The medical world is shifting underneath our feet. To keep up with the rising demands of empowered patients, physicians and pharma businesses regularly test innovative treatments and medicines during rigorous clinical trials. But one misguided move can trigger a domino effect, such as when the wrong patients are selected for a clinical trial. Today's infographic comes to us from Publicis Health, and it highlights why the current model of clinical trial recruitment urgently needs to change. Clinical trials help to determine if a new treatment, drug, or device is safe for the larger patient population.
European and U.S. clinical trial data transparency initiatives -- such as EMA Policy 70 -- are creating additional disclosure compliance requirements for pharma and biotech companies. These transparency initiatives have, at their core, the distribution of clinical trial data for public consumption. Clinical trial data typically are contained within regulatory documents such as Clinical Study Reports (CSRs), Marketing Application Submission Documents (NDAs, MAAs, BLAs, etc.) and others. To achieve compliance with these mandates, pharma and biotech companies will need to anonymize and de-identify data sets in their clinical study reports and submission documents, produce research summaries suitable for a lay audience, and publish their clinical study information publicly. In this webinar, Synchrogenix President, Keith Kleeman will discuss how Artificial Intelligence (AI) and natural language recognition and processing are significantly improving the accuracy and efficiency of successfully anonymizing personally identifiable information, patient protected data, company confidential information and other sensitive information from clinical trial documents for public disclosure.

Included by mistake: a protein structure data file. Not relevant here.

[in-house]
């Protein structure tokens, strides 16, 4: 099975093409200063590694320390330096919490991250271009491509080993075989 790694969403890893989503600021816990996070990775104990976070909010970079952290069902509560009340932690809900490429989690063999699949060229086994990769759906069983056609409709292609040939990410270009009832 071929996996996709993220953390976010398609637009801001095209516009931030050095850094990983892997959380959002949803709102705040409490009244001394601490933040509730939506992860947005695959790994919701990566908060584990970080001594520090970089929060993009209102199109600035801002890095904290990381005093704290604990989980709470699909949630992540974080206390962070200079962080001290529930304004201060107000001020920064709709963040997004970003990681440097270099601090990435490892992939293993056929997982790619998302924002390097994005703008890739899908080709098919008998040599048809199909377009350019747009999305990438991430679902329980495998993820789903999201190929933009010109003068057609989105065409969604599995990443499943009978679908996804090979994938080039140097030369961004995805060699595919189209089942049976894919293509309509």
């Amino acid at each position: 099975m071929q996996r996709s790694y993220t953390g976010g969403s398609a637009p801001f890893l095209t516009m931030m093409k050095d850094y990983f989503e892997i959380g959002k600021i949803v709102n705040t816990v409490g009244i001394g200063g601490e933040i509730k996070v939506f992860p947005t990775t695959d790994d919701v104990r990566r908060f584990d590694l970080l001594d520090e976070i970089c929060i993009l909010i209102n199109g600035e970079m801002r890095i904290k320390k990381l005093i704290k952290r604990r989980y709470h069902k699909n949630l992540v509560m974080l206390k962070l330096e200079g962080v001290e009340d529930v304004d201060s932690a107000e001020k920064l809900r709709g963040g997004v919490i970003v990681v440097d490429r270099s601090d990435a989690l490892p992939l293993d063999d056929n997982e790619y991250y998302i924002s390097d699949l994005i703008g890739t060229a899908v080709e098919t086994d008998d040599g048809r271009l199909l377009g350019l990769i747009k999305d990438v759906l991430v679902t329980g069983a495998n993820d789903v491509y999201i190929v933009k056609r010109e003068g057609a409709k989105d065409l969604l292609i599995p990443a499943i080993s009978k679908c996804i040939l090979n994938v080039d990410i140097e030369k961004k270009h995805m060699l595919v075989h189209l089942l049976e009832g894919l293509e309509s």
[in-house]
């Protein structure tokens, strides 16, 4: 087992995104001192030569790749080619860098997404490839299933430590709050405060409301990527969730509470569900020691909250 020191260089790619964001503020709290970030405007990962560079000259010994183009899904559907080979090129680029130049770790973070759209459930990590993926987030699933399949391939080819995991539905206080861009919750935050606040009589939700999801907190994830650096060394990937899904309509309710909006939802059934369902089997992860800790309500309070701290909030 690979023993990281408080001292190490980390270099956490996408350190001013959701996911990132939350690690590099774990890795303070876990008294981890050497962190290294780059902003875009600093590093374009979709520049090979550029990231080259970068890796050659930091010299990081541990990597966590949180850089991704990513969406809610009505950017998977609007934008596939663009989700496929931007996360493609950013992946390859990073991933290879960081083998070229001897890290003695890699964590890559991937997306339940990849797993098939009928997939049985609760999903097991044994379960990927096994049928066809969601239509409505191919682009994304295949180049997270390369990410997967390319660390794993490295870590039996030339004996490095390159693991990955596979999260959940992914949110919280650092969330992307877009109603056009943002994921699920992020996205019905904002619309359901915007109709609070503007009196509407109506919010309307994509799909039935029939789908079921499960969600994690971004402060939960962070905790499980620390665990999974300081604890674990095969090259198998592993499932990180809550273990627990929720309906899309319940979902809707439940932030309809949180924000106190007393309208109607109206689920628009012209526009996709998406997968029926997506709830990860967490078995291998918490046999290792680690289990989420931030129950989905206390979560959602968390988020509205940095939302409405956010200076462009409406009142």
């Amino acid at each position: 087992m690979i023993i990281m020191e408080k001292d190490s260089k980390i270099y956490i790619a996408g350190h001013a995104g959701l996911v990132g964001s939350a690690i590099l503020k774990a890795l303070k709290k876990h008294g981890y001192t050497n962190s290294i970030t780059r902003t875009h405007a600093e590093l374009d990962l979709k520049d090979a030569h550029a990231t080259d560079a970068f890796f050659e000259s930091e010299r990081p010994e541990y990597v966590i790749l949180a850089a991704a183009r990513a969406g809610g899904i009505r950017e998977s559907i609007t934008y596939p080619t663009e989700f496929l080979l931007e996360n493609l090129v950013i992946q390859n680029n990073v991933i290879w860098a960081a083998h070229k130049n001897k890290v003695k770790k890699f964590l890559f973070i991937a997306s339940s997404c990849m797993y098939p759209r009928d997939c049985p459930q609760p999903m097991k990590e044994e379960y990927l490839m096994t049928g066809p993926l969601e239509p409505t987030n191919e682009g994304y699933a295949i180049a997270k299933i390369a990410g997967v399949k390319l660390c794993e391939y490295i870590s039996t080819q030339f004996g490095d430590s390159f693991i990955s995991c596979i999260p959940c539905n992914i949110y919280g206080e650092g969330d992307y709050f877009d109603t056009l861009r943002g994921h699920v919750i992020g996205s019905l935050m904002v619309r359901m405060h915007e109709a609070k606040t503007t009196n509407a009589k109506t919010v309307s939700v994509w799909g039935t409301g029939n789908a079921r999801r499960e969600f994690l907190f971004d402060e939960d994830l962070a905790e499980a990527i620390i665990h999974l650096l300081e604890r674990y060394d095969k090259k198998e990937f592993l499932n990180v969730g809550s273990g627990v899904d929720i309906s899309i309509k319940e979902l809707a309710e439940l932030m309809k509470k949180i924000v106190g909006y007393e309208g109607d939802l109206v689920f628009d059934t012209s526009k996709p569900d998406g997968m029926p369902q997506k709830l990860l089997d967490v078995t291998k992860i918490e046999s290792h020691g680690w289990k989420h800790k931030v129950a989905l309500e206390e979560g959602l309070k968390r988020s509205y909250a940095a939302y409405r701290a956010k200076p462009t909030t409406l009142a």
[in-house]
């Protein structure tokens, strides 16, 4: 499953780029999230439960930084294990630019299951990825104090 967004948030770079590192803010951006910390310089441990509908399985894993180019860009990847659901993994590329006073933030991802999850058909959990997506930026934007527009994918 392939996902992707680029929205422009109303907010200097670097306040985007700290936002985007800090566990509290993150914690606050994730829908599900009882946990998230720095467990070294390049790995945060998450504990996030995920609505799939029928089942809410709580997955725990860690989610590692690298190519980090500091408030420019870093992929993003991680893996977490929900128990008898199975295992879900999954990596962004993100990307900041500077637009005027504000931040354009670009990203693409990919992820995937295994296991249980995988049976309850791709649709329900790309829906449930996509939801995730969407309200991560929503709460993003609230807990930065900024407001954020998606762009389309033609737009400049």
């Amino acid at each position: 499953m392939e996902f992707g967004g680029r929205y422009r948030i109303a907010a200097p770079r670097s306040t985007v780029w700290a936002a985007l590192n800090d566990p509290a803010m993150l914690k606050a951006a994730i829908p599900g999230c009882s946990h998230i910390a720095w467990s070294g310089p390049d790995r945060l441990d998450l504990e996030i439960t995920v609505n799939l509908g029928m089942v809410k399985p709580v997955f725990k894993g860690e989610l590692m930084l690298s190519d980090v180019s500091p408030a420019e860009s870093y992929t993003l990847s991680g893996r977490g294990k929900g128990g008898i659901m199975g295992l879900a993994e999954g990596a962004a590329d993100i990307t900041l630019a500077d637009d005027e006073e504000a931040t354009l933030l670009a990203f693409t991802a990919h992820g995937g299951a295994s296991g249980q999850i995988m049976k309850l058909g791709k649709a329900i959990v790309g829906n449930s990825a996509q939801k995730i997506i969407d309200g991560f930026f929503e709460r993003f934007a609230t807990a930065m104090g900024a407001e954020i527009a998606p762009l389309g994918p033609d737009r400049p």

A new National Institutes of Health (NIH) policy aimed at boosting the rigor and transparency of clinical trials is triggering concerns among many behavioral scientists. They are worried that the agency's widening definition of clinical trials could sweep up a broad array of basic science projects studying the human brain and behavior that do not test treatments. The clinical trials designation would impose a raft of new requirements on work that has already passed ethics review, such as different standards for applications submitted for funding, and a mandate to report results on clinicaltrials.gov, Critics say that would result in wasted resources and public confusion. NIH officials say they are still determining which behavioral studies will be defined as clinical trials.
As the pharmaceutical and medical care industries move toward adoption of artificial intelligence technologies, new possibilities are arising for improvements in drug trials through streamlined clinical operations processes. Worldwide Clinical Trials' recent partnership with Deep Lens could provide evidence of how future drug studies can benefit from AI-driven technologies. A recent study estimates the average dropout rate for all clinical trials at 30%.1 Such patient discontinuation can necessitate exponential increases in patient numbers to achieve required levels of statistical significance. The goal is to minimize additional recruitment costs and delays by improving efficiencies during study execution. As clinical trial stakeholders seek to streamline clinical processes, artificial intelligence emerges as an innovative approach to improving patient monitoring and clinical care, as well as enhancing and accelerating end point detection.
We present the open problem of building a comprehensive clinical trial repository to remove duplication of effort from the systematic review process. Arguing that no single organization has the resources to solve this problem, an approach based on crowdsourcing supplemented by automated data extraction appears to be the most promising. To determine the feasibility of this idea, we discuss the key challenges that need to be addressed.